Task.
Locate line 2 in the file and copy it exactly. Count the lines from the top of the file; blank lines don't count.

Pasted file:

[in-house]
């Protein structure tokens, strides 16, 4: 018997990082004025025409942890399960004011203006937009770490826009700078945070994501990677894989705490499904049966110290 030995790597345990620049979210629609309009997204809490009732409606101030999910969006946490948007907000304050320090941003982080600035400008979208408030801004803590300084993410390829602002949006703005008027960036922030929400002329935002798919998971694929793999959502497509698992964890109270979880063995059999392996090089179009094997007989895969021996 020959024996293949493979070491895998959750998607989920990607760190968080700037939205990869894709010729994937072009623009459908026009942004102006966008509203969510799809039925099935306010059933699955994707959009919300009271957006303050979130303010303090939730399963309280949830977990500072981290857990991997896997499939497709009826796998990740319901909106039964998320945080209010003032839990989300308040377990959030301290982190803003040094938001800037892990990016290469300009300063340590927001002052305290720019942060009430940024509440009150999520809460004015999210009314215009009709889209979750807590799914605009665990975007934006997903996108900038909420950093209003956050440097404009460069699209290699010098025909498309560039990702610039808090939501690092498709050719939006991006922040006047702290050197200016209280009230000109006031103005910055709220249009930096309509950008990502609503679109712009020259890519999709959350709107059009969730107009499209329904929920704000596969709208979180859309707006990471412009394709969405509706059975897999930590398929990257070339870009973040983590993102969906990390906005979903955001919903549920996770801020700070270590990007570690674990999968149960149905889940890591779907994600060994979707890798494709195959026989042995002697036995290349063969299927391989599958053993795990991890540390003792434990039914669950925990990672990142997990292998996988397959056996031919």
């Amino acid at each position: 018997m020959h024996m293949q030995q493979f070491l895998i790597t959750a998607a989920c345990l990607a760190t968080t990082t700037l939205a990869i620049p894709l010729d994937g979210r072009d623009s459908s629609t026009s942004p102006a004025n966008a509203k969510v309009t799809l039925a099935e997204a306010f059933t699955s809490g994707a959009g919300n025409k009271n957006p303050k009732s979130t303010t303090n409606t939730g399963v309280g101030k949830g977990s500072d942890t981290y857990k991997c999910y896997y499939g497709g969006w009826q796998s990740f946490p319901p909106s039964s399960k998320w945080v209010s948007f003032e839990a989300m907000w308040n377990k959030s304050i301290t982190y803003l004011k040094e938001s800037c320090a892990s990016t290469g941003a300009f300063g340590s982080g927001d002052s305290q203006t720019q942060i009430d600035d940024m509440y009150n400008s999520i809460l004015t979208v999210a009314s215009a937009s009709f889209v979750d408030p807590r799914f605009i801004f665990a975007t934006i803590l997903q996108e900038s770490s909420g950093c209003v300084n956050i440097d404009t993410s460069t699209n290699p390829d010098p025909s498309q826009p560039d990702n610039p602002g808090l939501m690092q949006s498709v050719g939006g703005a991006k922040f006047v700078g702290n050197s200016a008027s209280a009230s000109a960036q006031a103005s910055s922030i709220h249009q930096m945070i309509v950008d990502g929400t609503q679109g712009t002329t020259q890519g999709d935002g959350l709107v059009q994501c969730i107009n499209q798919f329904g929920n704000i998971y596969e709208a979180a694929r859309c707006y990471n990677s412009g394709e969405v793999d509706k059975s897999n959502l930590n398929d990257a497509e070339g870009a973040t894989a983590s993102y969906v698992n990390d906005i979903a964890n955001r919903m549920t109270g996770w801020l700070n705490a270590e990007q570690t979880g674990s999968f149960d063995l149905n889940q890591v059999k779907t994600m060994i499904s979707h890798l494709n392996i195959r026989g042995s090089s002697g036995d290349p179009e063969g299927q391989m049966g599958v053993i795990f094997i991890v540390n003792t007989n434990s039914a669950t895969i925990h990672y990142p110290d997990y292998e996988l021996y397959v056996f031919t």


């Protein structure tokens, strides 16, 4: 018997990082004025025409942890399960004011203006937009770490826009700078945070994501990677894989705490499904049966110290 030995790597345990620049979210629609309009997204809490009732409606101030999910969006946490948007907000304050320090941003982080600035400008979208408030801004803590300084993410390829602002949006703005008027960036922030929400002329935002798919998971694929793999959502497509698992964890109270979880063995059999392996090089179009094997007989895969021996 020959024996293949493979070491895998959750998607989920990607760190968080700037939205990869894709010729994937072009623009459908026009942004102006966008509203969510799809039925099935306010059933699955994707959009919300009271957006303050979130303010303090939730399963309280949830977990500072981290857990991997896997499939497709009826796998990740319901909106039964998320945080209010003032839990989300308040377990959030301290982190803003040094938001800037892990990016290469300009300063340590927001002052305290720019942060009430940024509440009150999520809460004015999210009314215009009709889209979750807590799914605009665990975007934006997903996108900038909420950093209003956050440097404009460069699209290699010098025909498309560039990702610039808090939501690092498709050719939006991006922040006047702290050197200016209280009230000109006031103005910055709220249009930096309509950008990502609503679109712009020259890519999709959350709107059009969730107009499209329904929920704000596969709208979180859309707006990471412009394709969405509706059975897999930590398929990257070339870009973040983590993102969906990390906005979903955001919903549920996770801020700070270590990007570690674990999968149960149905889940890591779907994600060994979707890798494709195959026989042995002697036995290349063969299927391989599958053993795990991890540390003792434990039914669950925990990672990142997990292998996988397959056996031919």